NK cells are an integral part of the innate immune system which operates through negative feedback of inhibitory receptors based on self-recognition of corresponding ligands in the form of HLA-C and Bw4 antigens. Absence of the corresponding ligands removes the inhibitory feedback allowing the activating receptors bind to the targets and exert its cytotoxicity [10]. This effect was unearthed in the context of allogeneic HSCT by the Perugia group in the context of haploidentical HSCT where this phenomenon is operational through mismatches in HLA class 1[11]. This was termed NK cell alloreactivity and was shown to have a strong influence in reduction of relapse in patients with AML.

Exploiting NK Cell Alloreactivity

Following the concept of NK cell alloreactivity, graft manipulation evolved to exploit this phenomenon. Rather than selecting CD34 + cells, the focus shifted to depleting T and B cells in the graft to leave NK cells intact in the graft. The results were encouraging but with moderate increase in GVHD [12]. With the focus on reducing GVHD without compromising the GVL effect or the immune reconstitution, the attention shifted to removing only a dominant subtype of T cells expressing TCR αβ receptors which are responsible for alloreactivity, leaving behind a small but significant population of T cells expressing γδ receptors [13]. TCR γδ + T cells were identified as small population of the innate immune system similar to NK cells with potent antitumour and anti-viral effect. Early studies employing this approach seem promising [14].

Another Shift in the Paradigm

The Johns Hopkins group explored the concept originated by George Santos several decades back that high doses of cyclophosphamide (Cy) used in the post-transplant period would reduce GVHD. In several preclinical models, Jones and Luznik demonstrated that hematopoietic stem cells (HSC) are immune from the cytotoxicity of Cy due to the inherent presence of high amounts of aldehyde dehydrogenase in these cells which inactivate the metabolites of Cy [15]. Based on these premises, O’Donnell and colleagues carried out a pilot study employing two doses of Cy at 50 mg/kg on third and fourth days after infusion of marrow graft. GVHD prohylaxis was initiated 24 hours after the second dose of Cy [16]. The initial results were spectacular with over 90% sustained engraftment with a reduced incidence of both acute and chronic GVHD. The conditioning employed was nonmyeloablative and not surprisingly, the relapse rates were high as most patients had advanced malignancies. Thus the concept of post-transplantation Cy (PTCy) reappeared from the ashes as a testimony to the brilliance of its innovator. Since the first publication in 2002, over a thousand such haploidentical HSCT has taken place worldwide [17]. Both marrow and mobilized peripheral blood and myeloablative as well as nonmyeloablative conditioning have been employed with PTCy based HSCT from haploidentical donors. The PTCy approach being less challenging both technically and financially have been globally explored and has put haploidentical family donor in the forefront of alternative donor HSCT. Over the last two decades, developments in the field of haploidentical HSCT have revealed that the outcome of either a graft manipulated or a PTCy basedapproach yield results similar to that of MFD or MUD [18,19].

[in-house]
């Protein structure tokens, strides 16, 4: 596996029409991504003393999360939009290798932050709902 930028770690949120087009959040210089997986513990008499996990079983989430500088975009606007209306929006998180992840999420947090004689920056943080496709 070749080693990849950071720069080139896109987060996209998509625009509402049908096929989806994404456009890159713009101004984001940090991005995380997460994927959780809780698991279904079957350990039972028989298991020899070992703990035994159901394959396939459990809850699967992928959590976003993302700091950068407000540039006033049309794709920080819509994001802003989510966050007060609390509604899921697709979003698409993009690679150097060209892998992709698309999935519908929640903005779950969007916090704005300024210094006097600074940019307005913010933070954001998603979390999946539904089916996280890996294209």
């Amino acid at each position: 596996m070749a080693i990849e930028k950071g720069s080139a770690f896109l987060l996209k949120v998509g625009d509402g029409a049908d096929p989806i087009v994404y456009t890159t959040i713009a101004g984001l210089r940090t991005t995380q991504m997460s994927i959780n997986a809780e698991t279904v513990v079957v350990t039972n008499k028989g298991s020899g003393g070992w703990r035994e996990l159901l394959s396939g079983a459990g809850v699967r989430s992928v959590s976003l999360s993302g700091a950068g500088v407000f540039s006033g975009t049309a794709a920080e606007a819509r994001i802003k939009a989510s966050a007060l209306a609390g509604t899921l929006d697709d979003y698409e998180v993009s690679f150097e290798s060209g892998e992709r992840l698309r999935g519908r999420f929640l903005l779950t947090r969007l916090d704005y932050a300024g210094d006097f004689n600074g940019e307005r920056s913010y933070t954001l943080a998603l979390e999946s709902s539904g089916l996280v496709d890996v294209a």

Early Hype or Sustained Enthusiasm

Haploidentical HSCT stands at the crossroads of a paradigm shift in the field of allogeneic HSCT. Painstaking basic and clinical research has yielded the phenomenal results that we are witnessing today. Yet, these are early days and the quantum of the unknown is overbearing. This was demonstrated by a very high incidence of alloreactivity in children less than 10 years old undergoing PTCy based HSCT [20- 22]. This calls for well conducted studies exposing caveats in the approaches if they exist and mending them in time. A sustained yet tempered enthusiasm might result in realizing the potential of haploidentical HSCT and resolve the reigning uncertainties in the field of alternate donor HSCT.